Nearly everyone can attest to the frustrations that can come with a headache. Depending on what triggers a person’s headache, the associated pain can range in severity and feel as subtle as a dull throb or an incapacitating sharp pain in more extreme cases.
Headaches caused by eye strain are a less common yet increasingly growing source of headaches, especially in today’s small and digital world. When you are overly focused on something, such as a computer screen or phone, the intense focus (paired with blue light from the screens) can cause the brain to tire quickly, causing a formation of the headache, usually felt between the eyes.
Another reason that eye strain can occur is by wearing the wrong or outdated prescription of glasses and contacts, which is why it is recommended a person sees an eye clinic approximately every two years to ensure their prescription is up to date.
Other Symptoms of Eye Strain
Besides the pain of a headache, eye strain can also come with other negative symptoms, such as the following:
- Sore and tender eyes
- Dry, itchy, watery, or red eyes
- Blurred vision and dizziness
- Pain in the shoulders, neck, and back (worsened by poor postured when looking at a screen)
- Having a hard time keeping one or both eyes open
- Difficulty with concentration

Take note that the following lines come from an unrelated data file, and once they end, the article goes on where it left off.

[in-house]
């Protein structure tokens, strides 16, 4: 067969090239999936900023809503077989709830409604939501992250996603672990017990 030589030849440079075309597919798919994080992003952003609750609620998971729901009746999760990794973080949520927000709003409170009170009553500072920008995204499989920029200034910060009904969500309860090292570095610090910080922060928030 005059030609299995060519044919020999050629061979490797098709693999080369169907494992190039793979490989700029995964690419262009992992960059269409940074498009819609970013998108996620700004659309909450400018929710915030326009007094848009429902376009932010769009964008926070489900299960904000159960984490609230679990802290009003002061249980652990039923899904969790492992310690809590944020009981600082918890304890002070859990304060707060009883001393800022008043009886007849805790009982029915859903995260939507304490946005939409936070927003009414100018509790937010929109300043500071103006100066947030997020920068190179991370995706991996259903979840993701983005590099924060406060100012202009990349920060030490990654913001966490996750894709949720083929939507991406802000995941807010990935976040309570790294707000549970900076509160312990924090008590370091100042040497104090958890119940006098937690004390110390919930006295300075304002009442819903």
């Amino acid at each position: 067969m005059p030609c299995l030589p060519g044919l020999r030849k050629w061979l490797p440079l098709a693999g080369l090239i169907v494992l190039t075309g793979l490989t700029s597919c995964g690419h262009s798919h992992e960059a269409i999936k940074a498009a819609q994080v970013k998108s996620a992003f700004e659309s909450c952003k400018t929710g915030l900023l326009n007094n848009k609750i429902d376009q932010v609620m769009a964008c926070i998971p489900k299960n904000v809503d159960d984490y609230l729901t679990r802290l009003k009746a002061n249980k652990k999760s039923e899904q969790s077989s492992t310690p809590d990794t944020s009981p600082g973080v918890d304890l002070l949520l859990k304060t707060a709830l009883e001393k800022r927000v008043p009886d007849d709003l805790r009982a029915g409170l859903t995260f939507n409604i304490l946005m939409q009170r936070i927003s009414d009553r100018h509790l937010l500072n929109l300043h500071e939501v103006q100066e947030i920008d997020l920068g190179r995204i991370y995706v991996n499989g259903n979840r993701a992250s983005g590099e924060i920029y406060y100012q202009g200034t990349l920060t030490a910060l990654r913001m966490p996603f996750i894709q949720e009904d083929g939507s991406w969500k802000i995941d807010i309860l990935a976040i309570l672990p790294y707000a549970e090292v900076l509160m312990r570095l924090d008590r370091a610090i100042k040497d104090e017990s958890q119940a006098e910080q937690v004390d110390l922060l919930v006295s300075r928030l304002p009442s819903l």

- Sensitivity to light
It is important to note that eye strain is only temporary, and your symptoms should dissipate after your eyes have had time to rest properly.
Why Screentime Impacts Eye Strain
The most common cause of eye strain is an overuse of staring at a digital screen like a computer or phone, also known as computer vision syndrome.
When your eyes are focused on a screen, you are less likely to blink, causing dry and irritated eyes. Additionally, reading a font that is too small can cause your eyes to work extra hard or your brow to furrow, leading to tension in both. Other factors such as reflective glare, poor contrast between website background and text, and placement too close or far to the screen can also cause these issues.
If you work with a screen for extended periods of time, ensure that you are taking frequent breaks, or at the very least, follow the 20-20-20 rule, which means that every 20 minutes you are on the computer, you look away at something roughly 20 feet away, for approximately 20 seconds, and allow your eyes to re-focus.
When Should You See a Doctor?
While almost all eye strain should clear itself up after you’ve had enough time to rest your eyes, you should see a professional healthcare professional if you experience any of the following:
- Chronic headaches, or one that won’t go away even after rest
- Intensely blurred vision
- Intense and stabbing eye pain
- Nausea and vomiting
- Vertigo, or trouble keeping your balance
If you suspect your eyewear is to blame for your eye strain, be sure to book with your eye doctor as soon as possible, as they can also help check for other eye-related conditions that may be the source of your strains.